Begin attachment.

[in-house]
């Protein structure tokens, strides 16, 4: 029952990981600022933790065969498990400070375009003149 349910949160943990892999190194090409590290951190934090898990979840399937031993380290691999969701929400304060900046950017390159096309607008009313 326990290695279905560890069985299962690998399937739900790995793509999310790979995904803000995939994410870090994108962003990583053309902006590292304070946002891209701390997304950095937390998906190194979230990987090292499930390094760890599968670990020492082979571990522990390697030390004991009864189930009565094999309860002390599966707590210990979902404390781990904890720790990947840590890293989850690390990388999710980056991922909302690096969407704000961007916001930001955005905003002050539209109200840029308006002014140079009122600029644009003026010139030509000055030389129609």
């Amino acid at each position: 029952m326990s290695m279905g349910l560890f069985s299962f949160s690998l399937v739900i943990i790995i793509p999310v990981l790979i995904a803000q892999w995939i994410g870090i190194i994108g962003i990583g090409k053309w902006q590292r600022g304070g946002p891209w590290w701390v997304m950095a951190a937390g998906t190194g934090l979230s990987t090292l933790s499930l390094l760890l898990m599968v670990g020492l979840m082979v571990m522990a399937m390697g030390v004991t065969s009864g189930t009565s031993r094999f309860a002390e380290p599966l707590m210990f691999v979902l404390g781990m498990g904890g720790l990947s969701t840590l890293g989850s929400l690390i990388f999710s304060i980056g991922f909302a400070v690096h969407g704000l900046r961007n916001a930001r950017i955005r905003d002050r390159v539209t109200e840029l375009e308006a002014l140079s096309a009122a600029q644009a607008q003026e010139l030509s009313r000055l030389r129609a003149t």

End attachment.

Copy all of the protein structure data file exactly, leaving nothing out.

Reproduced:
[in-house]
């Protein structure tokens, strides 16, 4: 029952990981600022933790065969498990400070375009003149 349910949160943990892999190194090409590290951190934090898990979840399937031993380290691999969701929400304060900046950017390159096309607008009313 326990290695279905560890069985299962690998399937739900790995793509999310790979995904803000995939994410870090994108962003990583053309902006590292304070946002891209701390997304950095937390998906190194979230990987090292499930390094760890599968670990020492082979571990522990390697030390004991009864189930009565094999309860002390599966707590210990979902404390781990904890720790990947840590890293989850690390990388999710980056991922909302690096969407704000961007916001930001955005905003002050539209109200840029308006002014140079009122600029644009003026010139030509000055030389129609």
């Amino acid at each position: 029952m326990s290695m279905g349910l560890f069985s299962f949160s690998l399937v739900i943990i790995i793509p999310v990981l790979i995904a803000q892999w995939i994410g870090i190194i994108g962003i990583g090409k053309w902006q590292r600022g304070g946002p891209w590290w701390v997304m950095a951190a937390g998906t190194g934090l979230s990987t090292l933790s499930l390094l760890l898990m599968v670990g020492l979840m082979v571990m522990a399937m390697g030390v004991t065969s009864g189930t009565s031993r094999f309860a002390e380290p599966l707590m210990f691999v979902l404390g781990m498990g904890g720790l990947s969701t840590l890293g989850s929400l690390i990388f999710s304060i980056g991922f909302a400070v690096h969407g704000l900046r961007n916001a930001r950017i955005r905003d002050r390159v539209t109200e840029l375009e308006a002014l140079s096309a009122a600029q644009a607008q003026e010139l030509s009313r000055l030389r129609a003149t």